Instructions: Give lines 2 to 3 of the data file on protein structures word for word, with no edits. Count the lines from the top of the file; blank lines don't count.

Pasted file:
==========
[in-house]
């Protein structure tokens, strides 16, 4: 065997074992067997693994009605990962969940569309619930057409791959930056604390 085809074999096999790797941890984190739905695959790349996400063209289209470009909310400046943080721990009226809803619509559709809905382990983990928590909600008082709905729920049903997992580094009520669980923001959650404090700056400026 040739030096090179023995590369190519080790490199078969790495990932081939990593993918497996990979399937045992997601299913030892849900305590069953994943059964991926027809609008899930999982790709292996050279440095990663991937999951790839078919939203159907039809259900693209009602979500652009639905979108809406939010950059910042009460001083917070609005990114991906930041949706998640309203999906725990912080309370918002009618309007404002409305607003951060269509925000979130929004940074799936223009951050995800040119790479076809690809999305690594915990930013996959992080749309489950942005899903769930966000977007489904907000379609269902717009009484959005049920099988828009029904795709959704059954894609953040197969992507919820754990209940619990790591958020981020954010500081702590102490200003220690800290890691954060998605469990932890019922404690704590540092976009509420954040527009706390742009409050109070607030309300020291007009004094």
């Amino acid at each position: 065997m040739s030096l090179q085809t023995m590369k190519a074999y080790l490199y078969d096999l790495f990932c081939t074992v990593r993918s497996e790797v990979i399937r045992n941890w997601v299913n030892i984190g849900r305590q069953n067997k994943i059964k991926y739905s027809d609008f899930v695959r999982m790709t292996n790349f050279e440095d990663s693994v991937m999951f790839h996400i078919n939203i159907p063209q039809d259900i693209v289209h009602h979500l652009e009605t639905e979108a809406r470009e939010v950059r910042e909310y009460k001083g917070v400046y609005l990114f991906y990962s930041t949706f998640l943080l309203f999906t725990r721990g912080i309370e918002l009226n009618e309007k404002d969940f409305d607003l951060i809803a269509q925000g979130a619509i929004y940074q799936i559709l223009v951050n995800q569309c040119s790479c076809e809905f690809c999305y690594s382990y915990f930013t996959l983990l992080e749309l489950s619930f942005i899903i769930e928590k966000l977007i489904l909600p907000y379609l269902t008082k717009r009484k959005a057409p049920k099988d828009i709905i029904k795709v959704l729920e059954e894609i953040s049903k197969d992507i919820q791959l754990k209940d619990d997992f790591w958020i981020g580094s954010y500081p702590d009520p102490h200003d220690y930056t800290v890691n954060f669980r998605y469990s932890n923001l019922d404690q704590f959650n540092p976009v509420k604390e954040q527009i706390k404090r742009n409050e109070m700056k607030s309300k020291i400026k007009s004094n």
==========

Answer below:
């Protein structure tokens, strides 16, 4: 065997074992067997693994009605990962969940569309619930057409791959930056604390 085809074999096999790797941890984190739905695959790349996400063209289209470009909310400046943080721990009226809803619509559709809905382990983990928590909600008082709905729920049903997992580094009520669980923001959650404090700056400026 040739030096090179023995590369190519080790490199078969790495990932081939990593993918497996990979399937045992997601299913030892849900305590069953994943059964991926027809609008899930999982790709292996050279440095990663991937999951790839078919939203159907039809259900693209009602979500652009639905979108809406939010950059910042009460001083917070609005990114991906930041949706998640309203999906725990912080309370918002009618309007404002409305607003951060269509925000979130929004940074799936223009951050995800040119790479076809690809999305690594915990930013996959992080749309489950942005899903769930966000977007489904907000379609269902717009009484959005049920099988828009029904795709959704059954894609953040197969992507919820754990209940619990790591958020981020954010500081702590102490200003220690800290890691954060998605469990932890019922404690704590540092976009509420954040527009706390742009409050109070607030309300020291007009004094």
């Amino acid at each position: 065997m040739s030096l090179q085809t023995m590369k190519a074999y080790l490199y078969d096999l790495f990932c081939t074992v990593r993918s497996e790797v990979i399937r045992n941890w997601v299913n030892i984190g849900r305590q069953n067997k994943i059964k991926y739905s027809d609008f899930v695959r999982m790709t292996n790349f050279e440095d990663s693994v991937m999951f790839h996400i078919n939203i159907p063209q039809d259900i693209v289209h009602h979500l652009e009605t639905e979108a809406r470009e939010v950059r910042e909310y009460k001083g917070v400046y609005l990114f991906y990962s930041t949706f998640l943080l309203f999906t725990r721990g912080i309370e918002l009226n009618e309007k404002d969940f409305d607003l951060i809803a269509q925000g979130a619509i929004y940074q799936i559709l223009v951050n995800q569309c040119s790479c076809e809905f690809c999305y690594s382990y915990f930013t996959l983990l992080e749309l489950s619930f942005i899903i769930e928590k966000l977007i489904l909600p907000y379609l269902t008082k717009r009484k959005a057409p049920k099988d828009i709905i029904k795709v959704l729920e059954e894609i953040s049903k197969d992507i919820q791959l754990k209940d619990d997992f790591w958020i981020g580094s954010y500081p702590d009520p102490h200003d220690y930056t800290v890691n954060f669980r998605y469990s932890n923001l019922d404690q704590f959650n540092p976009v509420k604390e954040q527009i706390k404090r742009n409050e109070m700056k607030s309300k020291i400026k007009s004094n």